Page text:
‘Damned if you do, damned if you don’t,’ tweets Vijay Mallya after sale of his shares

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The Debt Recovery Tribunal fetched Rs 1,008 crore from the sale of 74 lakh shares held by the businessman in United Breweries Holdings Limited.

A day after more than 74 lakh of his shares in United Breweries Holdings Limited were sold for over Rs 1,000 crore, fugitive businessman Vijay Mallya on Thursday lashed out at the way he has been “branded a thief”.

On Wednesday, the Enforcement Directorate said Bengaluru-based Debt Recovery Tribunal had fetched Rs 1,008 crore from the sale of 74,04,932 shares held by Mallya in the company. The shares have been attached by the investigating agency as part of its money laundering probe against Mallya.

The shares were kept with Yes Bank as security “in lieu of” a loan taken by Mallya’s Kingfisher Airlines, the agency said, according to PTI. A court-appointed liquidator currently holds Mallya’s shares.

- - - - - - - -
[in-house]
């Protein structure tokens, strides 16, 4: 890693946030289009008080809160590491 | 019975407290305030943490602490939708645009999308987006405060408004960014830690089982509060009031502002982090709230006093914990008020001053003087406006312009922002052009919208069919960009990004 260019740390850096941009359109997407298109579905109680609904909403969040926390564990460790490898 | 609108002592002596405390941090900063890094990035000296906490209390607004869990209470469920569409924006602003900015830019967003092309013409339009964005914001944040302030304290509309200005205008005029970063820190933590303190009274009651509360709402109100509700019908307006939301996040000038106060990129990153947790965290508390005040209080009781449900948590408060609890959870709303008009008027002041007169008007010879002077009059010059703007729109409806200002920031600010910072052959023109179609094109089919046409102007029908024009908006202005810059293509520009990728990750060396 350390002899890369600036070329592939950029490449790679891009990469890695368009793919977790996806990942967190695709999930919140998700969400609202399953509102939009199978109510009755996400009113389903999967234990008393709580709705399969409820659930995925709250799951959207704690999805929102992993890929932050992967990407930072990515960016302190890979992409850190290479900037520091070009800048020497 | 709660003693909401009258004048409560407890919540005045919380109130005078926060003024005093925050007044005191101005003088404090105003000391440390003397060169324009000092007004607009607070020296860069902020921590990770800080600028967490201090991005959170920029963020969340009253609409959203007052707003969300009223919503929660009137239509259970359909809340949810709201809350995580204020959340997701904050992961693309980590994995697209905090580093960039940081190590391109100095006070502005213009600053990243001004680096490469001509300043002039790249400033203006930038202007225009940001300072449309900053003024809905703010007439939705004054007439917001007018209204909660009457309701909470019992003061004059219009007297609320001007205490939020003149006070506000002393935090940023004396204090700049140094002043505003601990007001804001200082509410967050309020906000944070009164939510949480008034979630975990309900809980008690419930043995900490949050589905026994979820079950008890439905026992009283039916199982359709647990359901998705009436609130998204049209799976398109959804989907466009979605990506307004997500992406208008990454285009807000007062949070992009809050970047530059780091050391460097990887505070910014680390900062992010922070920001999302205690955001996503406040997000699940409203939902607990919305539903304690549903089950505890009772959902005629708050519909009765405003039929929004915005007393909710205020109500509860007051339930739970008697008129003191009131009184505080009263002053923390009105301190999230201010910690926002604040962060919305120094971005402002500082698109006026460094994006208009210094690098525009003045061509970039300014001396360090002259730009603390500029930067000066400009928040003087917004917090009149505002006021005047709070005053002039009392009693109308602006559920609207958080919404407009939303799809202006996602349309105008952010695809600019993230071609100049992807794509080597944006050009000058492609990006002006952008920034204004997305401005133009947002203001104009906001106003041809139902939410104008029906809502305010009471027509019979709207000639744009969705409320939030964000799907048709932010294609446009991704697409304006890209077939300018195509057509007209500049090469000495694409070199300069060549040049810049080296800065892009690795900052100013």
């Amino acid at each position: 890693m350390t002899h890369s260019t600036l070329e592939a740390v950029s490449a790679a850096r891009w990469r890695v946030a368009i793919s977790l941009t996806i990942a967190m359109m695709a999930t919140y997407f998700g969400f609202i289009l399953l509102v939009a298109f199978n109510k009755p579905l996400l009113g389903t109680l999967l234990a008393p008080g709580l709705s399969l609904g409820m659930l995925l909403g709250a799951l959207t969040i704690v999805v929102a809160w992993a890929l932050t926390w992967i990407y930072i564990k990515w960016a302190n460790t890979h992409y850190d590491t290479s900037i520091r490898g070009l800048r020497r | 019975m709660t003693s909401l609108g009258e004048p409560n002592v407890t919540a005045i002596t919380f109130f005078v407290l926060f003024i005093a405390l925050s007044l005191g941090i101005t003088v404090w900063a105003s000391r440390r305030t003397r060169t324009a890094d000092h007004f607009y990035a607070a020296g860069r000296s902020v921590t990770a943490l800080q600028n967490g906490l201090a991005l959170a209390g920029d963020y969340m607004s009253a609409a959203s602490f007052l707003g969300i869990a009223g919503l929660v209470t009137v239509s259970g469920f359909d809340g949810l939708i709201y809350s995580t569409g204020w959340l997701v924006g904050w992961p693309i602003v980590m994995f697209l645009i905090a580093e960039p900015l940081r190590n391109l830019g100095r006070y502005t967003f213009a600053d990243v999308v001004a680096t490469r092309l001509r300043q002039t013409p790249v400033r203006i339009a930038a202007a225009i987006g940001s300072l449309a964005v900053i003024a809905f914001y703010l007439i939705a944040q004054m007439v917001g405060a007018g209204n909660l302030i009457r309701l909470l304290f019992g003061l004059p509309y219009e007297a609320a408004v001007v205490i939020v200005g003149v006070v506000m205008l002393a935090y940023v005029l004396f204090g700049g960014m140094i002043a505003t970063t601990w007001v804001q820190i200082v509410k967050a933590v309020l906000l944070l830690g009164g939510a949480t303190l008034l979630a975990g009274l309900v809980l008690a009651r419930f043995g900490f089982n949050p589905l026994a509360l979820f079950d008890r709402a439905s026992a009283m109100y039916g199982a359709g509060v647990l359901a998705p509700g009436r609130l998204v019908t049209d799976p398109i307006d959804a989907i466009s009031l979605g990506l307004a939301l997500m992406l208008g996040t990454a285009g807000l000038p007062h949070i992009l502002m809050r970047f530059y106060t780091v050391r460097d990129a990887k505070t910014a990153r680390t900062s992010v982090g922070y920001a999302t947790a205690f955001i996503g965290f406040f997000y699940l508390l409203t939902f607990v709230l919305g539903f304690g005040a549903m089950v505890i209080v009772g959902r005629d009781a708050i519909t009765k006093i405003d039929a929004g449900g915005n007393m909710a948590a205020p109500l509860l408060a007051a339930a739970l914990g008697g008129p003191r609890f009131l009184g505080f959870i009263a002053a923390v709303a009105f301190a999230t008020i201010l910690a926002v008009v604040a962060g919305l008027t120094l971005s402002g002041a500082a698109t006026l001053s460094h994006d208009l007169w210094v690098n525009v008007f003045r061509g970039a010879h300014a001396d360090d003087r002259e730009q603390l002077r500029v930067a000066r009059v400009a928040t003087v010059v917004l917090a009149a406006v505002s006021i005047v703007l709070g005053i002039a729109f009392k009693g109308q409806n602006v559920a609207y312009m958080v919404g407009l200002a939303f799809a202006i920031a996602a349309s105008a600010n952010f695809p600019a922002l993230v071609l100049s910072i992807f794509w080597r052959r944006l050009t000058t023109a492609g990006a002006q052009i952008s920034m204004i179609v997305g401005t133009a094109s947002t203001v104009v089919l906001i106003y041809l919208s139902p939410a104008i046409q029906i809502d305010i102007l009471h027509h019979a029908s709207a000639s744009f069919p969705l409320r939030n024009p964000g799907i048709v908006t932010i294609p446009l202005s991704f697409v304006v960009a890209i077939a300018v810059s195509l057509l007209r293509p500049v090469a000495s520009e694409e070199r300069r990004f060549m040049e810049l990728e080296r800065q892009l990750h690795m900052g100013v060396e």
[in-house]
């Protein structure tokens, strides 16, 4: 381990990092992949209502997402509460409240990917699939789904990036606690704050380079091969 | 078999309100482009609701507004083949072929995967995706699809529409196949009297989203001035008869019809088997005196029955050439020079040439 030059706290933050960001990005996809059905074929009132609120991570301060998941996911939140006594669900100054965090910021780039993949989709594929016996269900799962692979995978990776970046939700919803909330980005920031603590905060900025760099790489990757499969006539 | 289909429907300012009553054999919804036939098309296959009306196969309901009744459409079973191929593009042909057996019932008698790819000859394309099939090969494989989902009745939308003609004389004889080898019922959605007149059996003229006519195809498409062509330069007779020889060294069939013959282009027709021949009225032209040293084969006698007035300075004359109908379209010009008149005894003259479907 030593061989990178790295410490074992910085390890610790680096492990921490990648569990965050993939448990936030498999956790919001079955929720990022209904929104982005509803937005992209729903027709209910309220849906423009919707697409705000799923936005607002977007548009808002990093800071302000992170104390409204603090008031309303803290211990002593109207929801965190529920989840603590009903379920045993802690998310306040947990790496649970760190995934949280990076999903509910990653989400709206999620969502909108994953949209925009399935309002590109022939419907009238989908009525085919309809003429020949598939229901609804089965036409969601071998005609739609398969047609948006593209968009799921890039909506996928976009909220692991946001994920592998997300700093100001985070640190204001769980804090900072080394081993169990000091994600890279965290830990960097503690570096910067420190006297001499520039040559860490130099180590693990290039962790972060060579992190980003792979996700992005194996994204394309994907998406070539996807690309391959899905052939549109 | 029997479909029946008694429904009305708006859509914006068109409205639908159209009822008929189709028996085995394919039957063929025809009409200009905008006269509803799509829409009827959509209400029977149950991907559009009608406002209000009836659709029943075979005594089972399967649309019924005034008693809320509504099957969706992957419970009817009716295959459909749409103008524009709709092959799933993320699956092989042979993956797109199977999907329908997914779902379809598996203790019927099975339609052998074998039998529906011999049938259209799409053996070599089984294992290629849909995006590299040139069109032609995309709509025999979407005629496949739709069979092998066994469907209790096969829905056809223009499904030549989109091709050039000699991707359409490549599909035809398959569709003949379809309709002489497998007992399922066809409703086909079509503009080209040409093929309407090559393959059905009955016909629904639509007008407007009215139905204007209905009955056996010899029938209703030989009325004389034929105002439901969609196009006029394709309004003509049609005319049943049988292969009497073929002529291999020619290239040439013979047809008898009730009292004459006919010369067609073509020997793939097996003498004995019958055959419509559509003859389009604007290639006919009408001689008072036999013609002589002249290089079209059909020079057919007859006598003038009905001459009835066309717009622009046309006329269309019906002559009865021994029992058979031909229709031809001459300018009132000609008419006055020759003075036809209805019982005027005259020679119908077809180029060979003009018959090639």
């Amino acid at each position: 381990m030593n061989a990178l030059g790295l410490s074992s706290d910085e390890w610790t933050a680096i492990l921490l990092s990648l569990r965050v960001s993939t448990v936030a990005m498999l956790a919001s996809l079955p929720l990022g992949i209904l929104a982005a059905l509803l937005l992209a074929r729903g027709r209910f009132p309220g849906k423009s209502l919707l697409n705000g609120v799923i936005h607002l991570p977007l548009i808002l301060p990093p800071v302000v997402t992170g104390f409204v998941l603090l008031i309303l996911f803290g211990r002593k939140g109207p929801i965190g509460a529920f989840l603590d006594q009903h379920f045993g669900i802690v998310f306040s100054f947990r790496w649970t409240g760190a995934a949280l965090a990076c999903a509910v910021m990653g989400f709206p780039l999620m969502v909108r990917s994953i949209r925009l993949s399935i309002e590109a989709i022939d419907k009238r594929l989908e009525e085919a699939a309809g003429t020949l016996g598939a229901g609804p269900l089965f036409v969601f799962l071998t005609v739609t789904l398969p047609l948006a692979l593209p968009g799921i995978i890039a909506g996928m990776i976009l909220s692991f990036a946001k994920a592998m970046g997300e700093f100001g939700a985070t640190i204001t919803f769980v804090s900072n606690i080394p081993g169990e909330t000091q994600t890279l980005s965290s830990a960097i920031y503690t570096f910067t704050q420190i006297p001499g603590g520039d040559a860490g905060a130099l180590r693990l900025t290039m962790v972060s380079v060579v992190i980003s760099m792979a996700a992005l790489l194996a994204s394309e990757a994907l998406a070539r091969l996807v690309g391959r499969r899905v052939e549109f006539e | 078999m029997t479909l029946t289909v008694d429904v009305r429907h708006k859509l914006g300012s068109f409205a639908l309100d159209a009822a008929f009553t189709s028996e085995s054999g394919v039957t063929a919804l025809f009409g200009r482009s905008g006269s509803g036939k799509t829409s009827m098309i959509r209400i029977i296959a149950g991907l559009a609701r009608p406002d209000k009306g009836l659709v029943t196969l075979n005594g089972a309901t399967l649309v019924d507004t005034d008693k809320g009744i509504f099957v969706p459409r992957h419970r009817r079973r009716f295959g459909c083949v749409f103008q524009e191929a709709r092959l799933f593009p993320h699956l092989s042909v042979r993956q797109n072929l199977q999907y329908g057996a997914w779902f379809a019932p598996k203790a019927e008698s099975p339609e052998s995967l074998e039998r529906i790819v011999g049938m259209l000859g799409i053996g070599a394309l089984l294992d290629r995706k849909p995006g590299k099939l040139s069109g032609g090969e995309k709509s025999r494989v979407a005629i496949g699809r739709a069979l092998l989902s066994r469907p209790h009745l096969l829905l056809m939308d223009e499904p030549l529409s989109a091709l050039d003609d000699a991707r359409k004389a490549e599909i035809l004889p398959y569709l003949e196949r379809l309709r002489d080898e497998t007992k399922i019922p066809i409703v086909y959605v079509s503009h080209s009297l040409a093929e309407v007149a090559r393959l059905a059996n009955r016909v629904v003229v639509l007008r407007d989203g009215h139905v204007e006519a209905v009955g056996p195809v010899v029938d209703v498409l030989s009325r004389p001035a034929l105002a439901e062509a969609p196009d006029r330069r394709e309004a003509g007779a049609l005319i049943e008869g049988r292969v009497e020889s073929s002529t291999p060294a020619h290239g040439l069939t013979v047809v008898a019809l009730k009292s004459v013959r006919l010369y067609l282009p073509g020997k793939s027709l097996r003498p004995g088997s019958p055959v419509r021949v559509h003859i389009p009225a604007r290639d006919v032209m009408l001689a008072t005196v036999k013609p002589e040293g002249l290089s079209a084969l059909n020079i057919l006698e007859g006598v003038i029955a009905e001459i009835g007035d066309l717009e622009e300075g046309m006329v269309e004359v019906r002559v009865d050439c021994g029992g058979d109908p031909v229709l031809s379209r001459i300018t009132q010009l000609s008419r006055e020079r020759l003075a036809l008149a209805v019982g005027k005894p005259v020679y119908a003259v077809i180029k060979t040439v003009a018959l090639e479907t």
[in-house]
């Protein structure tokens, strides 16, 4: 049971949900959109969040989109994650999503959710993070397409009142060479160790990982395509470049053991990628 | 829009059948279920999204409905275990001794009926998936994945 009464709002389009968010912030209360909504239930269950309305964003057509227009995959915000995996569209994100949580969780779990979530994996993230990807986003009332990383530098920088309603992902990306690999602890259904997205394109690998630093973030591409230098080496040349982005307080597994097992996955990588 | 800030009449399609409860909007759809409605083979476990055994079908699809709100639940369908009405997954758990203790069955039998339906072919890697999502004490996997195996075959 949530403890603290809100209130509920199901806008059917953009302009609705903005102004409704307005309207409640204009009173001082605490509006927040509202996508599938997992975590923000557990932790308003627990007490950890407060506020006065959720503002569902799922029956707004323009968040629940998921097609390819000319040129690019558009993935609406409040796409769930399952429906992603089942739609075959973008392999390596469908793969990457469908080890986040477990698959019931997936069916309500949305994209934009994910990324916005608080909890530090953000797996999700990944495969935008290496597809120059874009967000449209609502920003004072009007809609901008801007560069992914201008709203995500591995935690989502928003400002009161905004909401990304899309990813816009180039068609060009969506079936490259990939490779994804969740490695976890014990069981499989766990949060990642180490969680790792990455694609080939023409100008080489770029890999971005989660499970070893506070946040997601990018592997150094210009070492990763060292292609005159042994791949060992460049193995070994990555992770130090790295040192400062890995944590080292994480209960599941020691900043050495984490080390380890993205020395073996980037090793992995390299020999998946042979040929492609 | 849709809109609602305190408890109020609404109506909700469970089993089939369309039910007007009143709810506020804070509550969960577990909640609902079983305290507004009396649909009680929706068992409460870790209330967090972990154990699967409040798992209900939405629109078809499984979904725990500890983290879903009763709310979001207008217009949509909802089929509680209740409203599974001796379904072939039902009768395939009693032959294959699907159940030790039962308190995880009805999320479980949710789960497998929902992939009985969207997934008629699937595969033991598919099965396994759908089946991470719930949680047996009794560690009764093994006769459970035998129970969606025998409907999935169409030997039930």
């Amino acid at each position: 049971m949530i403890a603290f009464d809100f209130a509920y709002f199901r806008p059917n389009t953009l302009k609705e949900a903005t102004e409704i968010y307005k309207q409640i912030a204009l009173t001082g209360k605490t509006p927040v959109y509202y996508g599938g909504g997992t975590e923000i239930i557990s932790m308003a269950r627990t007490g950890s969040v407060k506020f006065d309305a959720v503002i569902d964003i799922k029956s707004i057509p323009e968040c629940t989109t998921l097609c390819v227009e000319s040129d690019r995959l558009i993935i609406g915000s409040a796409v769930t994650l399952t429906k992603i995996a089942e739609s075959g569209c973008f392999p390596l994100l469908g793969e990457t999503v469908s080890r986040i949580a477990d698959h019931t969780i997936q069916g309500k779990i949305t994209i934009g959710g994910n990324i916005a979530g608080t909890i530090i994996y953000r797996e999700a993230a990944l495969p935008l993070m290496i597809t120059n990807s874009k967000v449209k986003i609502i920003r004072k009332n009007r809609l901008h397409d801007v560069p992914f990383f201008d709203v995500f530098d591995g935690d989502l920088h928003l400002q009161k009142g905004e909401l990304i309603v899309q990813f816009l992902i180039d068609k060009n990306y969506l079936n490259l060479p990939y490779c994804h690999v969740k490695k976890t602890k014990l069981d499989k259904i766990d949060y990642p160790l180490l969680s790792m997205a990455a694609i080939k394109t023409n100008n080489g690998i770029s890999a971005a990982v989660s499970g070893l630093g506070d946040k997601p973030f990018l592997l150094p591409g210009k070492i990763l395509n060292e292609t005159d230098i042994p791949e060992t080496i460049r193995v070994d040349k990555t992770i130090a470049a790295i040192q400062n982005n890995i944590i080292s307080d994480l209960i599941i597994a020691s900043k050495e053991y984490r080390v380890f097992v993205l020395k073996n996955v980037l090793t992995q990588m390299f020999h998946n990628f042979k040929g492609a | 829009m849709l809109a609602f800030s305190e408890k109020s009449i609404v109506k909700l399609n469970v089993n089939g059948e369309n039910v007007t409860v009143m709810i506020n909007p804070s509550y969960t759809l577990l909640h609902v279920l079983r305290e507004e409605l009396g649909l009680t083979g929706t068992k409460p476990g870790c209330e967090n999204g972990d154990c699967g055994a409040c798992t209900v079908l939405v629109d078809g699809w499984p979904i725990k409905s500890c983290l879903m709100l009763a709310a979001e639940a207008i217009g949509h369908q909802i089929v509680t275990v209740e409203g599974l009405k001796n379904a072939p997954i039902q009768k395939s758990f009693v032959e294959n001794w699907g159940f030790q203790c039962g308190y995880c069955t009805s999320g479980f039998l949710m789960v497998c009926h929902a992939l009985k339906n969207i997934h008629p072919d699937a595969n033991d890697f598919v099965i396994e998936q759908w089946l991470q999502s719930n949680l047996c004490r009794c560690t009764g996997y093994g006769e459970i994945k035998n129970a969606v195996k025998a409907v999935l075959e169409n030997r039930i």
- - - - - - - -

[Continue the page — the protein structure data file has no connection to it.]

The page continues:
“So much so for branding me a thief who stole PSU [public sector unit] Bank money and ran away,” Mallya tweeted early on Thursday. “Banks have made a substantial recovery in the past and also today. All included in my settlement proposal too. Damned if you do and Damned if you don’t is how I am treated.”

Mallya is fighting a number of lawsuits in the United Kingdom and India related to fraud and money laundering allegations. He fled India and moved to London in March 2016, claiming he was in “forced exile” as he owed over Rs 9,000 crore to a consortium of Indian banks. However, a court there ordered his extradition to India in December 2018. The UK signed an order to extradite him on February 4.

Last month, he filed an application in the United Kingdom High Courtseeking permission to appeal against an extradition order signed by the government’s Home Secretary.

Mallya has attacked the public sector banks repeatedly in the past few months. On Tuesday, he had accused public sector banks for allowing his Kingfisher Airlines to fail. Mallya has reiterated several times that he had placed liquid assets before the Karnataka High Court to pay off the public sector banks and other creditors.

Courtesy: scroll.in

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